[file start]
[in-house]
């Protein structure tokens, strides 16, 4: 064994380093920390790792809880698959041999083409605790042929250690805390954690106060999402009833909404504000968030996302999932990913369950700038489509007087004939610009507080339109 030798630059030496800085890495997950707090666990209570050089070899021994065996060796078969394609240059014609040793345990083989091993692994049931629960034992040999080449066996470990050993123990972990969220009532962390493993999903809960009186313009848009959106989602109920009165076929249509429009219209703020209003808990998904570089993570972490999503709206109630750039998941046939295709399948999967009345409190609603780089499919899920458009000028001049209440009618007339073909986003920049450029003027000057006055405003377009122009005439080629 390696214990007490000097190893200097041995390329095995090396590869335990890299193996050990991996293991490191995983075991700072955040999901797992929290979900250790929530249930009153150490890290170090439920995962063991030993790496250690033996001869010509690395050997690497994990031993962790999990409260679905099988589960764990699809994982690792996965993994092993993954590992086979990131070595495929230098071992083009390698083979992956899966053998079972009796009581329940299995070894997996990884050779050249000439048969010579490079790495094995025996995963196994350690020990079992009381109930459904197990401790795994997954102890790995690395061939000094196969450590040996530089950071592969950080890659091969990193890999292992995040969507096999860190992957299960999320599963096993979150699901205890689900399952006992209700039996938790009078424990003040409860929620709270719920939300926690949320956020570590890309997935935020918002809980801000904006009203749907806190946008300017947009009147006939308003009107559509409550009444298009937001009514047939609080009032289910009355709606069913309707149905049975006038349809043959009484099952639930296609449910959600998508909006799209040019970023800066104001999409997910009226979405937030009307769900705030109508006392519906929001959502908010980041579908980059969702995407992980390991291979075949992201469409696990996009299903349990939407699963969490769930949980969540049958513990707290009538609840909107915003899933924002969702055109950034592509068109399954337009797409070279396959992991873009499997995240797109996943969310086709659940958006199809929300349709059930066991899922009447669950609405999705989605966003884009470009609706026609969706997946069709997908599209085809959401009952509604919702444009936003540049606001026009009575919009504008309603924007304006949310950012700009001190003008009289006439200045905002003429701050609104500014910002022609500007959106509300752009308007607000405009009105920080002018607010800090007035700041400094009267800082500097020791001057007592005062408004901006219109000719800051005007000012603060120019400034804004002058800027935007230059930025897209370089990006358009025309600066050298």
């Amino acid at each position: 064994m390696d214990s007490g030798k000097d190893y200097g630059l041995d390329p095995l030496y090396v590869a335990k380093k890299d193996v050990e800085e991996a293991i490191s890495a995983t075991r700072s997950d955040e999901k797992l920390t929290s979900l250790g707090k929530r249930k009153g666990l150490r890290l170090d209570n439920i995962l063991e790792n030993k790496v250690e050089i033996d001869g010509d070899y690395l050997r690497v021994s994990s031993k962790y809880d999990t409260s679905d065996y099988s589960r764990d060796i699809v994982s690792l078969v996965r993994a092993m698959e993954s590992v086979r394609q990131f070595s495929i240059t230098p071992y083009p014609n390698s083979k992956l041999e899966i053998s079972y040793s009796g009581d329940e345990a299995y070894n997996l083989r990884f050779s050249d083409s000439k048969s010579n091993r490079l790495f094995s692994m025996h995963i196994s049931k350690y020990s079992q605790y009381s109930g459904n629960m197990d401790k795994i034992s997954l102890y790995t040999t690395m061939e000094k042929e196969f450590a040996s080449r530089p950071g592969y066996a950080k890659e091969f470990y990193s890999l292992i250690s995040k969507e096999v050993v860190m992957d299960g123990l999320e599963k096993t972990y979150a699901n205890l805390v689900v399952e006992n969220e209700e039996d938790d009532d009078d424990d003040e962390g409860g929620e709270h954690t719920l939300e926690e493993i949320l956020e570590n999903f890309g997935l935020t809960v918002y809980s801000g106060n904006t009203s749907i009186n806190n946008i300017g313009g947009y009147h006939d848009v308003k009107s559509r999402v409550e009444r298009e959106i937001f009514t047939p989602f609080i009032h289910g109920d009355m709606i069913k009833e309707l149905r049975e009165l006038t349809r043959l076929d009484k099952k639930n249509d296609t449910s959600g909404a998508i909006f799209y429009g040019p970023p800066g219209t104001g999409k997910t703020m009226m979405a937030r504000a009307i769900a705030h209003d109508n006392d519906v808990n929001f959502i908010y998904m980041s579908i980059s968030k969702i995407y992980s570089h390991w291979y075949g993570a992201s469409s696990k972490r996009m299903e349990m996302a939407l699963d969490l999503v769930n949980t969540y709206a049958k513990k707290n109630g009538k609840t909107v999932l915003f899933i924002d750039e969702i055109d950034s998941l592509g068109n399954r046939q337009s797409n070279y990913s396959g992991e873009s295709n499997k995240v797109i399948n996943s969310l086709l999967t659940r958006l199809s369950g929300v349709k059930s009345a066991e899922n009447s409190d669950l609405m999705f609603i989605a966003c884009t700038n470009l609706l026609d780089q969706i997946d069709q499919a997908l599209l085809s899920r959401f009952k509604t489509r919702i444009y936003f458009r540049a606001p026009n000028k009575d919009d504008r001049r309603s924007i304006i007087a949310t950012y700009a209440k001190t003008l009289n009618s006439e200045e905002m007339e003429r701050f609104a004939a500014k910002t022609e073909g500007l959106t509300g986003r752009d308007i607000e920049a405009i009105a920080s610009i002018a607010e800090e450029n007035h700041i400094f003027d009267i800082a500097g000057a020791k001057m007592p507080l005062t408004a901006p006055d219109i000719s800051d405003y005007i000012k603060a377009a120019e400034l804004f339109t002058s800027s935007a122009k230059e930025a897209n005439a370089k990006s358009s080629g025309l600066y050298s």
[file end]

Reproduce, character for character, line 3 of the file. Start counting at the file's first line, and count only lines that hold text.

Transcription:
């Amino acid at each position: 064994m390696d214990s007490g030798k000097d190893y200097g630059l041995d390329p095995l030496y090396v590869a335990k380093k890299d193996v050990e800085e991996a293991i490191s890495a995983t075991r700072s997950d955040e999901k797992l920390t929290s979900l250790g707090k929530r249930k009153g666990l150490r890290l170090d209570n439920i995962l063991e790792n030993k790496v250690e050089i033996d001869g010509d070899y690395l050997r690497v021994s994990s031993k962790y809880d999990t409260s679905d065996y099988s589960r764990d060796i699809v994982s690792l078969v996965r993994a092993m698959e993954s590992v086979r394609q990131f070595s495929i240059t230098p071992y083009p014609n390698s083979k992956l041999e899966i053998s079972y040793s009796g009581d329940e345990a299995y070894n997996l083989r990884f050779s050249d083409s000439k048969s010579n091993r490079l790495f094995s692994m025996h995963i196994s049931k350690y020990s079992q605790y009381s109930g459904n629960m197990d401790k795994i034992s997954l102890y790995t040999t690395m061939e000094k042929e196969f450590a040996s080449r530089p950071g592969y066996a950080k890659e091969f470990y990193s890999l292992i250690s995040k969507e096999v050993v860190m992957d299960g123990l999320e599963k096993t972990y979150a699901n205890l805390v689900v399952e006992n969220e209700e039996d938790d009532d009078d424990d003040e962390g409860g929620e709270h954690t719920l939300e926690e493993i949320l956020e570590n999903f890309g997935l935020t809960v918002y809980s801000g106060n904006t009203s749907i009186n806190n946008i300017g313009g947009y009147h006939d848009v308003k009107s559509r999402v409550e009444r298009e959106i937001f009514t047939p989602f609080i009032h289910g109920d009355m709606i069913k009833e309707l149905r049975e009165l006038t349809r043959l076929d009484k099952k639930n249509d296609t449910s959600g909404a998508i909006f799209y429009g040019p970023p800066g219209t104001g999409k997910t703020m009226m979405a937030r504000a009307i769900a705030h209003d109508n006392d519906v808990n929001f959502i908010y998904m980041s579908i980059s968030k969702i995407y992980s570089h390991w291979y075949g993570a992201s469409s696990k972490r996009m299903e349990m996302a939407l699963d969490l999503v769930n949980t969540y709206a049958k513990k707290n109630g009538k609840t909107v999932l915003f899933i924002d750039e969702i055109d950034s998941l592509g068109n399954r046939q337009s797409n070279y990913s396959g992991e873009s295709n499997k995240v797109i399948n996943s969310l086709l999967t659940r958006l199809s369950g929300v349709k059930s009345a066991e899922n009447s409190d669950l609405m999705f609603i989605a966003c884009t700038n470009l609706l026609d780089q969706i997946d069709q499919a997908l599209l085809s899920r959401f009952k509604t489509r919702i444009y936003f458009r540049a606001p026009n000028k009575d919009d504008r001049r309603s924007i304006i007087a949310t950012y700009a209440k001190t003008l009289n009618s006439e200045e905002m007339e003429r701050f609104a004939a500014k910002t022609e073909g500007l959106t509300g986003r752009d308007i607000e920049a405009i009105a920080s610009i002018a607010e800090e450029n007035h700041i400094f003027d009267i800082a500097g000057a020791k001057m007592p507080l005062t408004a901006p006055d219109i000719s800051d405003y005007i000012k603060a377009a120019e400034l804004f339109t002058s800027s935007a122009k230059e930025a897209n005439a370089k990006s358009s080629g025309l600066y050298s």